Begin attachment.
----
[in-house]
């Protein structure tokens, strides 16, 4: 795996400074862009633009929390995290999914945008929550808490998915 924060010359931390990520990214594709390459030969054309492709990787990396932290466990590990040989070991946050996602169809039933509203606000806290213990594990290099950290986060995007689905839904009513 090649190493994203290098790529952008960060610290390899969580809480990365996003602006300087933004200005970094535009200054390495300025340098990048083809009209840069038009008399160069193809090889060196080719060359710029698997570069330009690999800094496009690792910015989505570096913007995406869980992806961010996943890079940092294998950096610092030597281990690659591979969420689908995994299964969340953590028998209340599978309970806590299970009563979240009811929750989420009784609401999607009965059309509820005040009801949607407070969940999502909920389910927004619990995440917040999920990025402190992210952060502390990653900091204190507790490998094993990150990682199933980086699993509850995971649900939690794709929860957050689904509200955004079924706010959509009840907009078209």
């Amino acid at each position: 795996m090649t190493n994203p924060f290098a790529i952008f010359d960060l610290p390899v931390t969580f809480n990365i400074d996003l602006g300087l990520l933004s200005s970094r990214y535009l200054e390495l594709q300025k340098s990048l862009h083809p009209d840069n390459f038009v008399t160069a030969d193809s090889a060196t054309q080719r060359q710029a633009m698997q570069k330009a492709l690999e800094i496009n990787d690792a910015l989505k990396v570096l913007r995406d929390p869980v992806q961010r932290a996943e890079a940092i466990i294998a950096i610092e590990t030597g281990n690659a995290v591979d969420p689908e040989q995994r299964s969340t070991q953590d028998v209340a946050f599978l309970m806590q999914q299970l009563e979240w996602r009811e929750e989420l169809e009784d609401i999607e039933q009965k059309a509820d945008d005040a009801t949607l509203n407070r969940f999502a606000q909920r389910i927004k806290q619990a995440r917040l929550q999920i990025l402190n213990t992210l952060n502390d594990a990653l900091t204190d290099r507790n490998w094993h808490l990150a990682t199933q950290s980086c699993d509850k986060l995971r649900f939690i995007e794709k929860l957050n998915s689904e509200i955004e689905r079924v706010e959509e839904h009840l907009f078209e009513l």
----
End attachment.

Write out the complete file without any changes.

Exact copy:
[in-house]
């Protein structure tokens, strides 16, 4: 795996400074862009633009929390995290999914945008929550808490998915 924060010359931390990520990214594709390459030969054309492709990787990396932290466990590990040989070991946050996602169809039933509203606000806290213990594990290099950290986060995007689905839904009513 090649190493994203290098790529952008960060610290390899969580809480990365996003602006300087933004200005970094535009200054390495300025340098990048083809009209840069038009008399160069193809090889060196080719060359710029698997570069330009690999800094496009690792910015989505570096913007995406869980992806961010996943890079940092294998950096610092030597281990690659591979969420689908995994299964969340953590028998209340599978309970806590299970009563979240009811929750989420009784609401999607009965059309509820005040009801949607407070969940999502909920389910927004619990995440917040999920990025402190992210952060502390990653900091204190507790490998094993990150990682199933980086699993509850995971649900939690794709929860957050689904509200955004079924706010959509009840907009078209």
């Amino acid at each position: 795996m090649t190493n994203p924060f290098a790529i952008f010359d960060l610290p390899v931390t969580f809480n990365i400074d996003l602006g300087l990520l933004s200005s970094r990214y535009l200054e390495l594709q300025k340098s990048l862009h083809p009209d840069n390459f038009v008399t160069a030969d193809s090889a060196t054309q080719r060359q710029a633009m698997q570069k330009a492709l690999e800094i496009n990787d690792a910015l989505k990396v570096l913007r995406d929390p869980v992806q961010r932290a996943e890079a940092i466990i294998a950096i610092e590990t030597g281990n690659a995290v591979d969420p689908e040989q995994r299964s969340t070991q953590d028998v209340a946050f599978l309970m806590q999914q299970l009563e979240w996602r009811e929750e989420l169809e009784d609401i999607e039933q009965k059309a509820d945008d005040a009801t949607l509203n407070r969940f999502a606000q909920r389910i927004k806290q619990a995440r917040l929550q999920i990025l402190n213990t992210l952060n502390d594990a990653l900091t204190d290099r507790n490998w094993h808490l990150a990682t199933q950290s980086c699993d509850k986060l995971r649900f939690i995007e794709k929860l957050n998915s689904e509200i955004e689905r079924v706010e959509e839904h009840l907009f078209e009513l």